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Jean Grey regarded the Xavier estate with a unconscious shiver, as the moon illuminated the mansion’s immense spires that rose out of the Westchester fog like dark swords. Was this a school? And to be her home? The bald man in the wheelchair appeared to sense her thoughts, and beckoned from the doorway. But what of the strange, misshapen creatures behind him? What of they?

 

“Come, child,” said the bald man. His eyebrows were like the towers of the manse, pointed and vaguely sinister. “I am Charles Xavier. I know of your distress. But you have nothing to fear.”

 

How could he possibly know? Jean thought, shivering on the doorstep.

 

“How, indeed?” Xavier’s voice somehow echoed in deep in the recesses of Jean’s mind. She bit her lip to contain the scream that sought to force itself from her throat. The voice continued, cold as the wind itself. “Do not be alarmed. This is but the first of the strangeness your shall encounter on your new life here at Xavier’s School for Gifted Youngsters. After all, you are not without oddity yourself, are you?”

 

“Yes,” Jean said quietly, as the memory of how the Grey parlor erupted with wails and cries of dark magicks after she found she could lift the tea tray into the air by extending nary a hand, only her will. “It was why I was sent away.”

 

“And why we have claimed you.” Xavier was speaking as men do, now, his voice no longer echoing in behind Jean’s temples. “Come now, join my other children of this new age!”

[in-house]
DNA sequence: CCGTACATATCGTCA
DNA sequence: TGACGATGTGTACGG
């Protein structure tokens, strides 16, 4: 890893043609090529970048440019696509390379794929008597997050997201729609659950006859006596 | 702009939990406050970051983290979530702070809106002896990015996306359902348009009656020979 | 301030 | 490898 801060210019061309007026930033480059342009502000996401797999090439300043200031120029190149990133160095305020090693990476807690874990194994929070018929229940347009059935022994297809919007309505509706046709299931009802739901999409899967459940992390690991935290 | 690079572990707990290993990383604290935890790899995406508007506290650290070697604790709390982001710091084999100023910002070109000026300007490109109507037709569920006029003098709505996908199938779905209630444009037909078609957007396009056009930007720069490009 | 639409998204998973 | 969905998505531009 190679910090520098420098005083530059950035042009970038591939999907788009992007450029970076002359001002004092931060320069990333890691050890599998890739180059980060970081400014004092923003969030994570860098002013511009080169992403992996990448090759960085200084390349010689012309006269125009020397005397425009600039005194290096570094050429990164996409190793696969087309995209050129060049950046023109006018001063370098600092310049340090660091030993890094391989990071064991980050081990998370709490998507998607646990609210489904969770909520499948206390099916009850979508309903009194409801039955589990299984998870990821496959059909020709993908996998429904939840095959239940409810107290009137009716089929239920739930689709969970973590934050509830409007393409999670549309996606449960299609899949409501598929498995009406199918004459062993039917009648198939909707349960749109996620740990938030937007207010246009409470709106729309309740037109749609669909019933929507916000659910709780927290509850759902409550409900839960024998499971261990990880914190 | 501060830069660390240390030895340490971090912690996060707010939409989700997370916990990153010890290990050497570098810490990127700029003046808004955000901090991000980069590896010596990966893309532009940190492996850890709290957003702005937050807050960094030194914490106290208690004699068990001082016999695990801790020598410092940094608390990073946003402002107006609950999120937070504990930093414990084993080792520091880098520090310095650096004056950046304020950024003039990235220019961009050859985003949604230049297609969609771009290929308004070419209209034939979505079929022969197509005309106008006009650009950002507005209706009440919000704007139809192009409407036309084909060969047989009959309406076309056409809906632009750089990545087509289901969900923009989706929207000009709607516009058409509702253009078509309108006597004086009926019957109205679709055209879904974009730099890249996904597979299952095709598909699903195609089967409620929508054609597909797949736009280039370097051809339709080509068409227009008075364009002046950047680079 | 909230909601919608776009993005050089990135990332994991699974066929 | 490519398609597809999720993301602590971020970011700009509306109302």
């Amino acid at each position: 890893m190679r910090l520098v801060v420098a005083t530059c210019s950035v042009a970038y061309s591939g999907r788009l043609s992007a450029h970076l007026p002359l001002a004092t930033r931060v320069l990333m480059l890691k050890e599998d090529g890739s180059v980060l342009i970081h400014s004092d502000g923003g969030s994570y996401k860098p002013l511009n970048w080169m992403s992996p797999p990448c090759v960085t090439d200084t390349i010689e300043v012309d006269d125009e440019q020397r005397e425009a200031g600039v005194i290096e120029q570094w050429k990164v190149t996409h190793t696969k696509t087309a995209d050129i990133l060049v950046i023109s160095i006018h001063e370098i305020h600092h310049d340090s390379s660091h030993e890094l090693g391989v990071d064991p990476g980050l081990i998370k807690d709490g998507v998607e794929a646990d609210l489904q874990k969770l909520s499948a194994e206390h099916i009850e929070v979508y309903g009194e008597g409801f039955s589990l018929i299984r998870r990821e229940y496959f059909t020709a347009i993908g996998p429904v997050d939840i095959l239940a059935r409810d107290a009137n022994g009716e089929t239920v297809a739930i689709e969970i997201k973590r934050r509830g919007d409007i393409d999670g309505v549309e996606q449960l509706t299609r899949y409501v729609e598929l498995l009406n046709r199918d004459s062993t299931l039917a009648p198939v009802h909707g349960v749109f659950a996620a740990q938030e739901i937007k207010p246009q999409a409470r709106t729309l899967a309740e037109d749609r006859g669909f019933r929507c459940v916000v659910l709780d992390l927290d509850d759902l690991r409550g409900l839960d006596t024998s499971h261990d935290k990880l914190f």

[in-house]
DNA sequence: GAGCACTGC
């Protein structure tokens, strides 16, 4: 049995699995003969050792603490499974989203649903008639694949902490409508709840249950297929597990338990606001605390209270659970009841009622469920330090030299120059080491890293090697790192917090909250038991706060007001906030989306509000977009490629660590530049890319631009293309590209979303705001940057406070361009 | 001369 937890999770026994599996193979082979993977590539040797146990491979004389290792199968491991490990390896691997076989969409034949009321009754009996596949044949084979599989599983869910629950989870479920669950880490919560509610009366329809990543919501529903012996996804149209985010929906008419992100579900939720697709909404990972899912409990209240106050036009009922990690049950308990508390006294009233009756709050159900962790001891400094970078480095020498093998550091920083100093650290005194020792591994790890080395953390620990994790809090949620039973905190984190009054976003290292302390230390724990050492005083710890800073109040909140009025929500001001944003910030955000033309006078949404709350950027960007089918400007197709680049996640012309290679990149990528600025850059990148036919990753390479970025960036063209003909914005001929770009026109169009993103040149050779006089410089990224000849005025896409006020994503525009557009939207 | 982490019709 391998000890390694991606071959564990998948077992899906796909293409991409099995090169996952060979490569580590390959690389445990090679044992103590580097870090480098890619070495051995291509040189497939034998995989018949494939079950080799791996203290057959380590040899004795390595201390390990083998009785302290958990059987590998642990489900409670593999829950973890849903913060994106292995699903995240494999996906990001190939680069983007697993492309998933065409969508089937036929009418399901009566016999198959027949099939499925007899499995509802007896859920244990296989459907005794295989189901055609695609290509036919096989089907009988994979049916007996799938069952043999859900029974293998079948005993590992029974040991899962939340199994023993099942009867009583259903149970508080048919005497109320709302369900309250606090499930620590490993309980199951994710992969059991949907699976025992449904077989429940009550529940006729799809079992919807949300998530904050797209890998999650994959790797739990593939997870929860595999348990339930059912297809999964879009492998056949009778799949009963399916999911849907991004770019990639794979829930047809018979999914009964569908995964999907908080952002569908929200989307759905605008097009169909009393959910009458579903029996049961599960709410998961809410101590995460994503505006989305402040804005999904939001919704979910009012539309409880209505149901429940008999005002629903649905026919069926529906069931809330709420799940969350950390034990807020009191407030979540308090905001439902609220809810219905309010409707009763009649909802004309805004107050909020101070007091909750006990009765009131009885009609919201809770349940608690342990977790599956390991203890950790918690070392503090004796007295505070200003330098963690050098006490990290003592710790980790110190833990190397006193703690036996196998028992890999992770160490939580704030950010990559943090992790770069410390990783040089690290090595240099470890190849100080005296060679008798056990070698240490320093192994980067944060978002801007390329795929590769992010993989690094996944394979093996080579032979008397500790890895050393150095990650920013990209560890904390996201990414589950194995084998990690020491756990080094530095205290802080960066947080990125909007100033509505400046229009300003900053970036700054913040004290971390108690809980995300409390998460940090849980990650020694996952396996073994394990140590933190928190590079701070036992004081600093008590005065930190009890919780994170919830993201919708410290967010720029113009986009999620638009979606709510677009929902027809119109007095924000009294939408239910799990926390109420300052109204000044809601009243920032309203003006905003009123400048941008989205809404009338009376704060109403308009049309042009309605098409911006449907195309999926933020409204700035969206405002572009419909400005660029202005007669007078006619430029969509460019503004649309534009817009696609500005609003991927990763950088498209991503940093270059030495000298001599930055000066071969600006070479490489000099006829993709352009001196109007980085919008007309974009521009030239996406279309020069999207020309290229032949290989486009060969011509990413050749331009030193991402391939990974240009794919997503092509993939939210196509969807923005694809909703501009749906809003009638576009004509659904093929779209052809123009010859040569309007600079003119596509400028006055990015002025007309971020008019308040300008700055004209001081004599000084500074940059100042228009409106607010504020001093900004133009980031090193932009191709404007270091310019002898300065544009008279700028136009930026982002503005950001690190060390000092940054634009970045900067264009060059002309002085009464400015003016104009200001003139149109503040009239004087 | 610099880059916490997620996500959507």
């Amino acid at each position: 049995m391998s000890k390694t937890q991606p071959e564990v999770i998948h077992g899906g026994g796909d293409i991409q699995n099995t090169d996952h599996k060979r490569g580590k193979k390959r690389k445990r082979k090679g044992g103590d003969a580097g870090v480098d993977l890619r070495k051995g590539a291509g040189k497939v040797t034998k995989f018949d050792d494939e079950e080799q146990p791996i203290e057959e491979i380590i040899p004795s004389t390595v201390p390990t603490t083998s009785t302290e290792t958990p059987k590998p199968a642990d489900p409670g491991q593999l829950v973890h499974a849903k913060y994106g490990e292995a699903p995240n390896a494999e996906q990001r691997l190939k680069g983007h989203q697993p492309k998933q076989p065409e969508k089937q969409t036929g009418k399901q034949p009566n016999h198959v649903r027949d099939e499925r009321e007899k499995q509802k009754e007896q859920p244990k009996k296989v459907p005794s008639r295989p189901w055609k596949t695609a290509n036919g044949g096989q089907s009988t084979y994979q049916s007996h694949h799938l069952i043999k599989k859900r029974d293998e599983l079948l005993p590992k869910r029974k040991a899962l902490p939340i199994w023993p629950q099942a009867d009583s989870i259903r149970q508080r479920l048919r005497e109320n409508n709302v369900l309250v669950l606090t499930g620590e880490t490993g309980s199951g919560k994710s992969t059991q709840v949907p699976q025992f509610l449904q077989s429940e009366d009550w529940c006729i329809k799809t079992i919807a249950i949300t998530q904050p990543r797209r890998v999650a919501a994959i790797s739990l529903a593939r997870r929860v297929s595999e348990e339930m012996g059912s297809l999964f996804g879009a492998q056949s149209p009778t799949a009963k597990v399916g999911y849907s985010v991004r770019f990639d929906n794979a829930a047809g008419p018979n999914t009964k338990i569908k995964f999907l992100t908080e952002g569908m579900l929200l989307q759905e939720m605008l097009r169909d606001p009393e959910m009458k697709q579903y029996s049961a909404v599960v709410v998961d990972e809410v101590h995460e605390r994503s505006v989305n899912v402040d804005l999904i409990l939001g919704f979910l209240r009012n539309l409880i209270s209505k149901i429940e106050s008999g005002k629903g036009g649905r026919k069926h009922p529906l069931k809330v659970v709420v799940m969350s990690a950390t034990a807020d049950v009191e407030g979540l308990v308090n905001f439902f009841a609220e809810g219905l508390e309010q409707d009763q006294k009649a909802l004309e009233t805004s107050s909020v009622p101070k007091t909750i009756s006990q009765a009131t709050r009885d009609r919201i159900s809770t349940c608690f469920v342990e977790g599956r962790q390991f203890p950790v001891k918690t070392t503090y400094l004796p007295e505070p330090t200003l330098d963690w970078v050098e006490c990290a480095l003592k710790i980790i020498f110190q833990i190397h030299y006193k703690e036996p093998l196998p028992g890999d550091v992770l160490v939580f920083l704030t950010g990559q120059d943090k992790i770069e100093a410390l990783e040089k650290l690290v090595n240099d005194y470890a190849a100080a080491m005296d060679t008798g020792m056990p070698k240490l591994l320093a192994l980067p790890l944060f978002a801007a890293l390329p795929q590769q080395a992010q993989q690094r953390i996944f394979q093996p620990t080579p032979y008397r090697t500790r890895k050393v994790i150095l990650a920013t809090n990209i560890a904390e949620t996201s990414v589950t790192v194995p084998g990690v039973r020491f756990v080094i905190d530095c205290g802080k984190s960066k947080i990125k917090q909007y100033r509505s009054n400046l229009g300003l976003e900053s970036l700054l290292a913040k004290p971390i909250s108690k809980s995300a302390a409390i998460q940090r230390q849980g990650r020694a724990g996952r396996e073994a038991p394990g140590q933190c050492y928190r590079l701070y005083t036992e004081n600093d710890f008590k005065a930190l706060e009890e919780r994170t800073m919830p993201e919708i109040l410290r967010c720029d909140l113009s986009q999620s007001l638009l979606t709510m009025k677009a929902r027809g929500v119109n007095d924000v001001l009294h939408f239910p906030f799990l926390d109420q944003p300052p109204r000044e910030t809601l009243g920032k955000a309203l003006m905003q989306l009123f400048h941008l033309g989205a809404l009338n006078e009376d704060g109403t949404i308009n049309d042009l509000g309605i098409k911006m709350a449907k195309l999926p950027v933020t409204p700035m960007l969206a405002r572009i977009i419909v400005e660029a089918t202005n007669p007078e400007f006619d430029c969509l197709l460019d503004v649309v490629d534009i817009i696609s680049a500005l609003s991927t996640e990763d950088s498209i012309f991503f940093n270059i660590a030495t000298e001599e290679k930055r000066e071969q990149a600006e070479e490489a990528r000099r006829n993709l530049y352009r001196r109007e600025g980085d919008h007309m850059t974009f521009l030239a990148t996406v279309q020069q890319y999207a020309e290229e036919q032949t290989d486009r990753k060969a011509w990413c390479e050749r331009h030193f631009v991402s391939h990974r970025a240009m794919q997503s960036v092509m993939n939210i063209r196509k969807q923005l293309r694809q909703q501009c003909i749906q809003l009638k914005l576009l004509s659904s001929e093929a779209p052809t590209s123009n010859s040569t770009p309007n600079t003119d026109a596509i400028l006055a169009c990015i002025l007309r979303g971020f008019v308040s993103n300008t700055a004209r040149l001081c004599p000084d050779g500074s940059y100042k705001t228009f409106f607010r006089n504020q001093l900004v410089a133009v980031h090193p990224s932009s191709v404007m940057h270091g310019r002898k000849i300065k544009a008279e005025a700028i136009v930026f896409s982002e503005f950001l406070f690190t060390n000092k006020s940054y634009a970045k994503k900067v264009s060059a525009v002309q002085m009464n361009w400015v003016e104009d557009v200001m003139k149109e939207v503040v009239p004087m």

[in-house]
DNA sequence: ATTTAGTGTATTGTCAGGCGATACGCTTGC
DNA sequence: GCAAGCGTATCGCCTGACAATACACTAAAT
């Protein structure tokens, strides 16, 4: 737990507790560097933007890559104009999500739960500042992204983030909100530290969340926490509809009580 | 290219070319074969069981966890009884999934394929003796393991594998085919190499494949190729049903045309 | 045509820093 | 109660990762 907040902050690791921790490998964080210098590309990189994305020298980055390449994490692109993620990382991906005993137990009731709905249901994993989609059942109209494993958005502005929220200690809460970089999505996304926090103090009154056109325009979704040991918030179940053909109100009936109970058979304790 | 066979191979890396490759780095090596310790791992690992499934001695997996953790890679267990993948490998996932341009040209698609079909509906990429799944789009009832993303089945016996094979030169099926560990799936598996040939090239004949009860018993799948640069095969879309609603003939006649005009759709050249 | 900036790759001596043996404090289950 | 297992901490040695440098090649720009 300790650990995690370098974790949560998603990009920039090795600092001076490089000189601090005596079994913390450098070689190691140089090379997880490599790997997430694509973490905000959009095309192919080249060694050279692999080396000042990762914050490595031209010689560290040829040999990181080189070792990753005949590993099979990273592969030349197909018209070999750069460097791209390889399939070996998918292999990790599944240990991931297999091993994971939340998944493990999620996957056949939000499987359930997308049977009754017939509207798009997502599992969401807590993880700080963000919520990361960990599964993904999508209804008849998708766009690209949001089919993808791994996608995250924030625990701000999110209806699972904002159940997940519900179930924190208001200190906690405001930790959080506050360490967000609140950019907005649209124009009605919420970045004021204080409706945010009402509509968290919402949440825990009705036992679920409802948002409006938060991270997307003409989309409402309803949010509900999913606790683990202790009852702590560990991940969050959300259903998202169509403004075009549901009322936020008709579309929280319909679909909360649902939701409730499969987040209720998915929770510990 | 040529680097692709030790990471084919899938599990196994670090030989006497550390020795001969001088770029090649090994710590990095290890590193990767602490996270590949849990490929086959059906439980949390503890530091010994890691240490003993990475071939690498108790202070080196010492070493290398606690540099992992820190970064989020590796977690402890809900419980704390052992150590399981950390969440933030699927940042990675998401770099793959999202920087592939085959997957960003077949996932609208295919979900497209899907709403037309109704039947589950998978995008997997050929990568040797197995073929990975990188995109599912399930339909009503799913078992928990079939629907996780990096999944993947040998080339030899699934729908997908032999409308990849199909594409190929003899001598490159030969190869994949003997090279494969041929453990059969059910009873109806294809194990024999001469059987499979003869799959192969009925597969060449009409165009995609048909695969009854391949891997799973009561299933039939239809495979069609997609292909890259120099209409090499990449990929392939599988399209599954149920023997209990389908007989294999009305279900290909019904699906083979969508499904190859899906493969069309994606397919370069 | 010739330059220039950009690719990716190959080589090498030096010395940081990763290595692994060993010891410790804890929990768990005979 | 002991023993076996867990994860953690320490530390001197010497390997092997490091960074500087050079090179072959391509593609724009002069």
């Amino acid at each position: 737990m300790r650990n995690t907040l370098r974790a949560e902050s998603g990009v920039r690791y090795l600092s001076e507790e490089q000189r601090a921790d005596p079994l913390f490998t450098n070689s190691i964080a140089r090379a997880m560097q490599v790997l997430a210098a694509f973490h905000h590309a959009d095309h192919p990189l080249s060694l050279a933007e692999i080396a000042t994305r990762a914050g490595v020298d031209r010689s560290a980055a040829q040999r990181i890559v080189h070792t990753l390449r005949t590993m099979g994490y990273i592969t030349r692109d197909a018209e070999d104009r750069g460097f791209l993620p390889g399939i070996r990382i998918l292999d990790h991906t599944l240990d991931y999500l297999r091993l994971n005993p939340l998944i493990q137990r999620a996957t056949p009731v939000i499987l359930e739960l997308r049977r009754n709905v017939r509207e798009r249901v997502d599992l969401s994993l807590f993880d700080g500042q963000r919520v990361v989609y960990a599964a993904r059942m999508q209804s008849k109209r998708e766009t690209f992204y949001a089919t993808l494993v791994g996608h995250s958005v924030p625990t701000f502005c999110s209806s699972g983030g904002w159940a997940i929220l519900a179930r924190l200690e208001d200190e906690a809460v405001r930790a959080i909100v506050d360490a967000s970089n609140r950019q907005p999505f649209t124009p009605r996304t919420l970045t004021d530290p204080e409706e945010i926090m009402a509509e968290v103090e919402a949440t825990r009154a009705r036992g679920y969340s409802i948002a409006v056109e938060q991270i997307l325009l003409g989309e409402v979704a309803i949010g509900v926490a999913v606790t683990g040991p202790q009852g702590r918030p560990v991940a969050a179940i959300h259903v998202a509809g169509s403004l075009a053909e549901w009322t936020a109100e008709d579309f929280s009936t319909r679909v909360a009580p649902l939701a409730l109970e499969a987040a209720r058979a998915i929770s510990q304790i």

****

 

Scott turned away from Jean, the blood red of his eyeglasses reflecting the building storm clouds outside the mansion instead of her confounded face.

 

“Don’t love me, ever.” Scott said. “I am a dangerous man.”

 

“You’re not more than sixteen years of age,” Jean said.

 

“Be that as it may,” Scott ran a white-knuckled hand through his loose brown curls. “I have a beast within me. A crimson force I cannot control. Were these lenses to slip from eyes, all I look upon would be destroyed in an instant.”

 

“We all have our difficulties in this life,” Jean said. “You fear what may happen if I get too close. But it is my destruction that frightens you so, or is it your emancipation?”

 

“Your destruction. Definitely.” Scott turned to Jean, his chest heaving. “I have seen it before. Those who have been lost to this fire from eyes…I cannot bear to think of it…”

 

“Think of it no longer.” Jean put a delicate gloved hand on Scott’s breast, feeling the force of his labored breathing with every fibre of her being. “Know that whatever trouble befell those before, I know you will heap thousand fold measure of kindness toward me. I can feel it, within your heart.”

 

“What can you know of my heart!?! What can any woman?” Scott tore himself away from Jean’s touch. “Have I mentioned I am an orphan?”

 

“I assumed so.”

 

****

 

“What is the matter with Scott?” Jean proposed at breakfast. “He does nothing but study and train with the Professor.”

 

“He is consumed by the darkness which is our birthright as children of the new age,” said Henry, as he dexterously used his toes to spread marmalade upon his toast in order to leave his hand free to turn the pages of a massive tome. The opulently-carved chair barely held his simian physique. “We all are, though the wounds that darkness creates have cleft Scott’s soul particularly deep.”

 

“I have no idea what you’re talking about,” said Bobby, his cheeks ruddy as if he had spent the dawn hours traipsing through the snow. “I certainly don’t have any such wounds.”

 

“Except for the fact you’re a homosexual?” Jean said, barely looking up.

 

“W-w-what makes you say that?” Bobby’s face drained to the color of frost.